Few things are more alarming than seeing blood in your pet's urine. Even though the causes of bleeding are usually easy to treat, fast action is essential. "The tissues of the urinary tract are very fragile, and any changes in your pet's health can cause bleeding," says Beverly J. Scott, D.V.M., a veterinarian in private practice in Gilbert, Arizona.
Urinary tract infections are the most common cause of blood in the urine. The infection may be in the kidneys, bladder, or urethra (the tube through which urine flows). Dogs and cats with urinary tract infections will usually urinate much more often than usual, and they may have fevers as well.
In male dogs (but usually not cats), blood in the urine may mean that the prostate gland, which produces semen, has become infected. Dogs with an infected prostate gland typically have a swollen penis and testicles, says Paul Gigliotti, D.V.M., a veterinarian in private practice in Mayfield Village, Ohio.
In female dogs and cats, blood may be a sign of a uterine infection, which typically occurs a month or two after a heat cycle or soon after giving birth. The blood comes from the vagina rather than through the urethra, but you are most likely to see it when they urinate.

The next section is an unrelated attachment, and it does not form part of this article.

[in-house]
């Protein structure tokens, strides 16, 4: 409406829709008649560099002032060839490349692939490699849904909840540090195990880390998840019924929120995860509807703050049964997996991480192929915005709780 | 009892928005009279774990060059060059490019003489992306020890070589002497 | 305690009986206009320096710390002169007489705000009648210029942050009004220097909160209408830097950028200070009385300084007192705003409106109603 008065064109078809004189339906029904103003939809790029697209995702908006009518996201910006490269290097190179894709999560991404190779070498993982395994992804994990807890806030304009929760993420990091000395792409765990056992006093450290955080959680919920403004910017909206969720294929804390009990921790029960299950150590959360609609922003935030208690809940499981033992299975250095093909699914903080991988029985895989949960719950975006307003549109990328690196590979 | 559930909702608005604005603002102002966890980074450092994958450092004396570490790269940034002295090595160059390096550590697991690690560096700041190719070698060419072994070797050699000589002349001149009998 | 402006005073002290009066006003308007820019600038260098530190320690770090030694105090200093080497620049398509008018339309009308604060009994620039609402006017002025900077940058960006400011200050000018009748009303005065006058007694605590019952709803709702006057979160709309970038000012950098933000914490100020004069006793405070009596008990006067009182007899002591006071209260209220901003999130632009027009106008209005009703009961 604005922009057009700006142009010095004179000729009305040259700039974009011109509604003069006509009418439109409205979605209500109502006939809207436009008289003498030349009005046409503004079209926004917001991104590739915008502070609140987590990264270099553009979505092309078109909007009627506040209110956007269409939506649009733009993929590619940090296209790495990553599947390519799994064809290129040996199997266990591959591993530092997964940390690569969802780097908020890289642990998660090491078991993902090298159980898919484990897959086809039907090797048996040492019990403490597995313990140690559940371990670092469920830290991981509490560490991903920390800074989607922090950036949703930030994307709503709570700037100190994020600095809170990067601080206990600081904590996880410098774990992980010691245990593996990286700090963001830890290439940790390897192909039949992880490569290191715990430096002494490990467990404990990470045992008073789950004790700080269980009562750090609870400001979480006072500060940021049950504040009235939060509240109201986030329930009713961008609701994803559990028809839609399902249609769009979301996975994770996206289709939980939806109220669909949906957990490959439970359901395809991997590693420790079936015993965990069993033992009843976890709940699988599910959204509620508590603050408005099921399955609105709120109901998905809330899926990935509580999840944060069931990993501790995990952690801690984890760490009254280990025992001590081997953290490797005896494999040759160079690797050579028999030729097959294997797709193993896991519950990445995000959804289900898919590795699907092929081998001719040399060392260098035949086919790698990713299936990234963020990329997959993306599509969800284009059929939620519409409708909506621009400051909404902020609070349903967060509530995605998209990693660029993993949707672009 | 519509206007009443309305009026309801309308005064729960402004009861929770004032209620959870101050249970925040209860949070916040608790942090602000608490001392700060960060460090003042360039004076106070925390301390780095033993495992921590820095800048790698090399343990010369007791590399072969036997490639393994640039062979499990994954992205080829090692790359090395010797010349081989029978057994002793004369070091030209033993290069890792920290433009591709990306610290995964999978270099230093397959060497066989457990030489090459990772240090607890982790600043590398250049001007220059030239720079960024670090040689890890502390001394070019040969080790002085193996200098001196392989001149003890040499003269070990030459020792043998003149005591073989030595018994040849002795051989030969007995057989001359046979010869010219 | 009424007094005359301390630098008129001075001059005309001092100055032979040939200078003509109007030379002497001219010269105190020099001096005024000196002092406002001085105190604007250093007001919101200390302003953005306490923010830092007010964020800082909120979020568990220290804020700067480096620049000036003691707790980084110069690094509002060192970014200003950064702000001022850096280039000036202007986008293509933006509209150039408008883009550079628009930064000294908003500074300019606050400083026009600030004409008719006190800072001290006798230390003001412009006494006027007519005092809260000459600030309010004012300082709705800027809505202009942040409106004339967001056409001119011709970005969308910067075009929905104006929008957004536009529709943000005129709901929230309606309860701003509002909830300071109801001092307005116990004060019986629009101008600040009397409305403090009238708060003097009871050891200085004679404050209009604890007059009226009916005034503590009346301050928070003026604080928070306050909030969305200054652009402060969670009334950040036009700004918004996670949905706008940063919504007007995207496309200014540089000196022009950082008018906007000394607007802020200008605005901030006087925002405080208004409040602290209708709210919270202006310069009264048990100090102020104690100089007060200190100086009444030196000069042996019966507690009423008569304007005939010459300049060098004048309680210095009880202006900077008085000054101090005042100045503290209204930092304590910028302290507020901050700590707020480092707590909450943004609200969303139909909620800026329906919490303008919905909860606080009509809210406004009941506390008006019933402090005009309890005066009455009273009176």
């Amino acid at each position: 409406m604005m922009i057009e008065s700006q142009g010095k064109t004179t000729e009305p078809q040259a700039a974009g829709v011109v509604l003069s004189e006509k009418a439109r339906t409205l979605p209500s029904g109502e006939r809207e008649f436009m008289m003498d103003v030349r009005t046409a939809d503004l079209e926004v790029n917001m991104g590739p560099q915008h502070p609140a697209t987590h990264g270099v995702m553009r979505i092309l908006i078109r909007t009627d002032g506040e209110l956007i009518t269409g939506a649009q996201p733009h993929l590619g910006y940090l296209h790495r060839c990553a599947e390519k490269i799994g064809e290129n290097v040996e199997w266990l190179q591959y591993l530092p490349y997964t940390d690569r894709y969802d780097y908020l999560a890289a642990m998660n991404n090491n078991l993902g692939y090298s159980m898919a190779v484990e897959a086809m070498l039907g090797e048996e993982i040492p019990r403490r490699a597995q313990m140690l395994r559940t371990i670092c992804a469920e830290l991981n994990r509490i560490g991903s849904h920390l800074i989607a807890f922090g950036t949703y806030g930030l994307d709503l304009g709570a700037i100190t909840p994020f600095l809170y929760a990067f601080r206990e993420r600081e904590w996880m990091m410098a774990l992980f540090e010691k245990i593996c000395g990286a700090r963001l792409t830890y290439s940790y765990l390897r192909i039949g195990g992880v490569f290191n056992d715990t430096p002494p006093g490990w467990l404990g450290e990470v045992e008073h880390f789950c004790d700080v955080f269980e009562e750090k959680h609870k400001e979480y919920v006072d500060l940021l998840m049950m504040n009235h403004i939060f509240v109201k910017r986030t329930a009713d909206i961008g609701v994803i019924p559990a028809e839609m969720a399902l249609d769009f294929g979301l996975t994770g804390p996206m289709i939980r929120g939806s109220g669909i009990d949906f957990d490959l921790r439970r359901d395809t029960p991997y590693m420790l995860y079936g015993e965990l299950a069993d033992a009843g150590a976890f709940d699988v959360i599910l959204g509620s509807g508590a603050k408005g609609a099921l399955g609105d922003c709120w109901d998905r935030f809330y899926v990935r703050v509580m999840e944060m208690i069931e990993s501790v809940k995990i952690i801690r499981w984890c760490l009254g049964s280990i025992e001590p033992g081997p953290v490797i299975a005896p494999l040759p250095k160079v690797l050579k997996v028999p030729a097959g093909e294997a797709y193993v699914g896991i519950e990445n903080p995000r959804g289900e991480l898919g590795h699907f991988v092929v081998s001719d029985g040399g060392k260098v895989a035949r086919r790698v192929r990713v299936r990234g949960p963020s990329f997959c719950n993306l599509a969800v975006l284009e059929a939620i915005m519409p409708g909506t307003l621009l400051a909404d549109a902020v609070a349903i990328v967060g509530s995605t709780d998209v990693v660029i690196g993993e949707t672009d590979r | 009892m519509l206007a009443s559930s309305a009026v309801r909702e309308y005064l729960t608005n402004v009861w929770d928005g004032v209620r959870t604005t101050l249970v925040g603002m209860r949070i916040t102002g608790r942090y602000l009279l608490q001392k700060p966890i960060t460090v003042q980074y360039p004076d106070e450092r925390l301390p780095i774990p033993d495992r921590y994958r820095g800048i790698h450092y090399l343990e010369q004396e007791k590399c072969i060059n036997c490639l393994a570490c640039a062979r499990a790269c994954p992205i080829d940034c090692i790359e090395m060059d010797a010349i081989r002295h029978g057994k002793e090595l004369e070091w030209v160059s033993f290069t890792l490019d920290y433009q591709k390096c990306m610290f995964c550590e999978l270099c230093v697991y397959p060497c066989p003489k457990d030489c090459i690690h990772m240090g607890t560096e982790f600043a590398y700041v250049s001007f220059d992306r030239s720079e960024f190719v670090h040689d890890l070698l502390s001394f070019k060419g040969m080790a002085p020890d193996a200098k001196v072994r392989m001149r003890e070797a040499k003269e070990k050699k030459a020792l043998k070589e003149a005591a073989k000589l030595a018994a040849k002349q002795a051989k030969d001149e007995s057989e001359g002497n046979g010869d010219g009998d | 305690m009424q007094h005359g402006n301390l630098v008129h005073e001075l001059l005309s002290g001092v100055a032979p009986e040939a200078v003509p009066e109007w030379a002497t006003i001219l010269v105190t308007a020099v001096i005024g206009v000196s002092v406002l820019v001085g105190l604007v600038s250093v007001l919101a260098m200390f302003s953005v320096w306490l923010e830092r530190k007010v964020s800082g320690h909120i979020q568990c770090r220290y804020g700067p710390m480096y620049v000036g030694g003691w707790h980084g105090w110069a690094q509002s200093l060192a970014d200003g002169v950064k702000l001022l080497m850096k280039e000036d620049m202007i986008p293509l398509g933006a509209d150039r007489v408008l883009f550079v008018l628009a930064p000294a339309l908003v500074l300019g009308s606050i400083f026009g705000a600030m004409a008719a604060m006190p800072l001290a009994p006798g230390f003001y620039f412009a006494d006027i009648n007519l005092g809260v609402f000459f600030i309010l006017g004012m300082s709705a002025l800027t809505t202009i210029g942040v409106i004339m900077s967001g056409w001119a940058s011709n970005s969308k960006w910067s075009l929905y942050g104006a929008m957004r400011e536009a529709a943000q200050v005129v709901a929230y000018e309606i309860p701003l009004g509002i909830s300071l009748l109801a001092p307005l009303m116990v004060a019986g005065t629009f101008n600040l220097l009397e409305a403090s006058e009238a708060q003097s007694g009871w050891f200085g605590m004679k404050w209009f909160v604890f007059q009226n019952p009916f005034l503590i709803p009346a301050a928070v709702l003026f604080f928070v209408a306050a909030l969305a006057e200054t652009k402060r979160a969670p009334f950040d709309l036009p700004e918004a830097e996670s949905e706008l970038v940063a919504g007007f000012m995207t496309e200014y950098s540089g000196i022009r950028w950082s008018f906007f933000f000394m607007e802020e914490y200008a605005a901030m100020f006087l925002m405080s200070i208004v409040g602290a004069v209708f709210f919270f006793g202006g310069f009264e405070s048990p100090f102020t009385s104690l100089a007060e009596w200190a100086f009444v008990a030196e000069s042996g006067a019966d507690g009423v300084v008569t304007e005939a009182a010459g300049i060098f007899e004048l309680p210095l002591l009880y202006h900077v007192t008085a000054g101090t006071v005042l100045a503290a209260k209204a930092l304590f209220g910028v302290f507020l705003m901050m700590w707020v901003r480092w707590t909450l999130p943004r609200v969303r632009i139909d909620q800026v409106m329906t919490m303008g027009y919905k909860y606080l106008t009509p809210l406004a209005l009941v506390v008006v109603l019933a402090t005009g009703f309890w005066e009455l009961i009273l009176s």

Sharp little stones will occasionally form in the urinary tract, scraping the urethra and causing bleeding. "When the stones are tiny, like bits of gravel, some pets pass them without pain, but you may notice bloody urine," says Dr. Gigliotti.
Pets that have gotten into harmful substances such as rat poison will sometimes have bloody urine. (Other signs of poisoning include vomiting, diarrhea, or restlessness.) In addition, a bite from an infected tick can cause an infection called babesiosis, which destroys red blood cells. The body gets rid of the damaged blood cells by filtering them through the kidneys, which turns the urine red or brown.
Injuries can also cause urine to change color. Pets that have taken a hard fall or been hit by a car, for example, may look fine, but blood in the urine is a telltale sign that they have had internal injuries.
See Your Vet If...
- The urine is red
- Your pet is urinating more than usual
- Your female dog or cat has recently had a heat cycle or has given birth
- The penis or testicles are swollen
- Your pet's tail is limp
- A discharge from the anus, penis, or vagina has lasted two days or more
- Your pet is constantly licking his back end
- The vagina or anal area is red and swollen
- There is a growth on the anus or genitals
- Urine is dribbling while your pet sleeps
- There has been a change in your pet's urinating habits, or he is unable to urinate
- There is blood in the urine
- He's lost fur on the top or base of the tail
- The tail is greasy or infected, or it is getting thicker
- The anal opening stays open
- Your pet has been scooting for two days or more
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